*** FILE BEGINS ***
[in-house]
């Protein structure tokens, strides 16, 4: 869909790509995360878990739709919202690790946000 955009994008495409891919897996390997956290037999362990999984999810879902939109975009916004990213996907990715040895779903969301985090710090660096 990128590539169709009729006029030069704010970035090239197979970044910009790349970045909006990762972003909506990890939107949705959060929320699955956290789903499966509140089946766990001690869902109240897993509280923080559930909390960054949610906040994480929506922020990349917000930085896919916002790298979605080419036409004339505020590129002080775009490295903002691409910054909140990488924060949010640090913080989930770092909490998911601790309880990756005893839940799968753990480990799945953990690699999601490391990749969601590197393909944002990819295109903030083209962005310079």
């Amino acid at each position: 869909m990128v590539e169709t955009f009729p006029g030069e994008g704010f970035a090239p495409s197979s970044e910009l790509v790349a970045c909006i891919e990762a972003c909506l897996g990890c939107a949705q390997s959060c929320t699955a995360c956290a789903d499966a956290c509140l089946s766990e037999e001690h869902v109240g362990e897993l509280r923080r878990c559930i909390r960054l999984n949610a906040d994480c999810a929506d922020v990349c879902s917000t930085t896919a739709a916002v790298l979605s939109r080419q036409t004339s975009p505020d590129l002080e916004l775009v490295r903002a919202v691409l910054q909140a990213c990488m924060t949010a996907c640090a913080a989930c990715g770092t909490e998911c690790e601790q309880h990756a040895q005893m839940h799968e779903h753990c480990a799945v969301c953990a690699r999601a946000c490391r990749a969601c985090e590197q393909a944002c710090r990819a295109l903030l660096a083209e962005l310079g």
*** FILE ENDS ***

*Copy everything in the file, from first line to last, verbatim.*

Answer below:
[in-house]
């Protein structure tokens, strides 16, 4: 869909790509995360878990739709919202690790946000 955009994008495409891919897996390997956290037999362990999984999810879902939109975009916004990213996907990715040895779903969301985090710090660096 990128590539169709009729006029030069704010970035090239197979970044910009790349970045909006990762972003909506990890939107949705959060929320699955956290789903499966509140089946766990001690869902109240897993509280923080559930909390960054949610906040994480929506922020990349917000930085896919916002790298979605080419036409004339505020590129002080775009490295903002691409910054909140990488924060949010640090913080989930770092909490998911601790309880990756005893839940799968753990480990799945953990690699999601490391990749969601590197393909944002990819295109903030083209962005310079």
């Amino acid at each position: 869909m990128v590539e169709t955009f009729p006029g030069e994008g704010f970035a090239p495409s197979s970044e910009l790509v790349a970045c909006i891919e990762a972003c909506l897996g990890c939107a949705q390997s959060c929320t699955a995360c956290a789903d499966a956290c509140l089946s766990e037999e001690h869902v109240g362990e897993l509280r923080r878990c559930i909390r960054l999984n949610a906040d994480c999810a929506d922020v990349c879902s917000t930085t896919a739709a916002v790298l979605s939109r080419q036409t004339s975009p505020d590129l002080e916004l775009v490295r903002a919202v691409l910054q909140a990213c990488m924060t949010a996907c640090a913080a989930c990715g770092t909490e998911c690790e601790q309880h990756a040895q005893m839940h799968e779903h753990c480990a799945v969301c953990a690699r999601a946000c490391r990749a969601c985090e590197q393909a944002c710090r990819a295109l903030l660096a083209e962005l310079g």